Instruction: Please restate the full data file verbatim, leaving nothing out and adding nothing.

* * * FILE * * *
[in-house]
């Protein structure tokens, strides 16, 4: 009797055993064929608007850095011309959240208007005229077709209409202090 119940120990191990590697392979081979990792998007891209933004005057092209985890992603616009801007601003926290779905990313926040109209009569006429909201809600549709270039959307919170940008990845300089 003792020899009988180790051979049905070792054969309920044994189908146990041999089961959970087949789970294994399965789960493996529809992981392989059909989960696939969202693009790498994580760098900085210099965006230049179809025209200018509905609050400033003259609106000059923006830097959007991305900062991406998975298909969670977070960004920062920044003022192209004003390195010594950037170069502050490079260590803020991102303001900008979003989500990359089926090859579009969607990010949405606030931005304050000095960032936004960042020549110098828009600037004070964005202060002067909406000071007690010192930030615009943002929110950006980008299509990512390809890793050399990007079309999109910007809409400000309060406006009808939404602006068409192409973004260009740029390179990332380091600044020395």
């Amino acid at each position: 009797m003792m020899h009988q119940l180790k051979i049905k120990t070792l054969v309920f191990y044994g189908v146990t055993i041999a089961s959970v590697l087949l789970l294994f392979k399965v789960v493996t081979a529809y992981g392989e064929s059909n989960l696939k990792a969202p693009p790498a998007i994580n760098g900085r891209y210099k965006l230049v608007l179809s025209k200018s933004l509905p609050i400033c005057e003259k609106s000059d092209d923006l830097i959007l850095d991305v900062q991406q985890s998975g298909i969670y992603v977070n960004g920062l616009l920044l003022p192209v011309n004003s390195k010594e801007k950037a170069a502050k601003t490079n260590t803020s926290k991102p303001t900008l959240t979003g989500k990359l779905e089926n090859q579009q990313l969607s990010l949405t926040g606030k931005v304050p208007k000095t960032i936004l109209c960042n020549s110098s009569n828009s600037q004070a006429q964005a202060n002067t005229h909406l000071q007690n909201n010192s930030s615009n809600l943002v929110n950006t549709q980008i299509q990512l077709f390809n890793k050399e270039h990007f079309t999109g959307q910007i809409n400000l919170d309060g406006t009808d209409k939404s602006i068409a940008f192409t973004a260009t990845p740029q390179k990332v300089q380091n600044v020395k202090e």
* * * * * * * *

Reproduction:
[in-house]
């Protein structure tokens, strides 16, 4: 009797055993064929608007850095011309959240208007005229077709209409202090 119940120990191990590697392979081979990792998007891209933004005057092209985890992603616009801007601003926290779905990313926040109209009569006429909201809600549709270039959307919170940008990845300089 003792020899009988180790051979049905070792054969309920044994189908146990041999089961959970087949789970294994399965789960493996529809992981392989059909989960696939969202693009790498994580760098900085210099965006230049179809025209200018509905609050400033003259609106000059923006830097959007991305900062991406998975298909969670977070960004920062920044003022192209004003390195010594950037170069502050490079260590803020991102303001900008979003989500990359089926090859579009969607990010949405606030931005304050000095960032936004960042020549110098828009600037004070964005202060002067909406000071007690010192930030615009943002929110950006980008299509990512390809890793050399990007079309999109910007809409400000309060406006009808939404602006068409192409973004260009740029390179990332380091600044020395």
């Amino acid at each position: 009797m003792m020899h009988q119940l180790k051979i049905k120990t070792l054969v309920f191990y044994g189908v146990t055993i041999a089961s959970v590697l087949l789970l294994f392979k399965v789960v493996t081979a529809y992981g392989e064929s059909n989960l696939k990792a969202p693009p790498a998007i994580n760098g900085r891209y210099k965006l230049v608007l179809s025209k200018s933004l509905p609050i400033c005057e003259k609106s000059d092209d923006l830097i959007l850095d991305v900062q991406q985890s998975g298909i969670y992603v977070n960004g920062l616009l920044l003022p192209v011309n004003s390195k010594e801007k950037a170069a502050k601003t490079n260590t803020s926290k991102p303001t900008l959240t979003g989500k990359l779905e089926n090859q579009q990313l969607s990010l949405t926040g606030k931005v304050p208007k000095t960032i936004l109209c960042n020549s110098s009569n828009s600037q004070a006429q964005a202060n002067t005229h909406l000071q007690n909201n010192s930030s615009n809600l943002v929110n950006t549709q980008i299509q990512l077709f390809n890793k050399e270039h990007f079309t999109g959307q910007i809409n400000l919170d309060g406006t009808d209409k939404s602006i068409a940008f192409t973004a260009t990845p740029q390179k990332v300089q380091n600044v020395k202090e």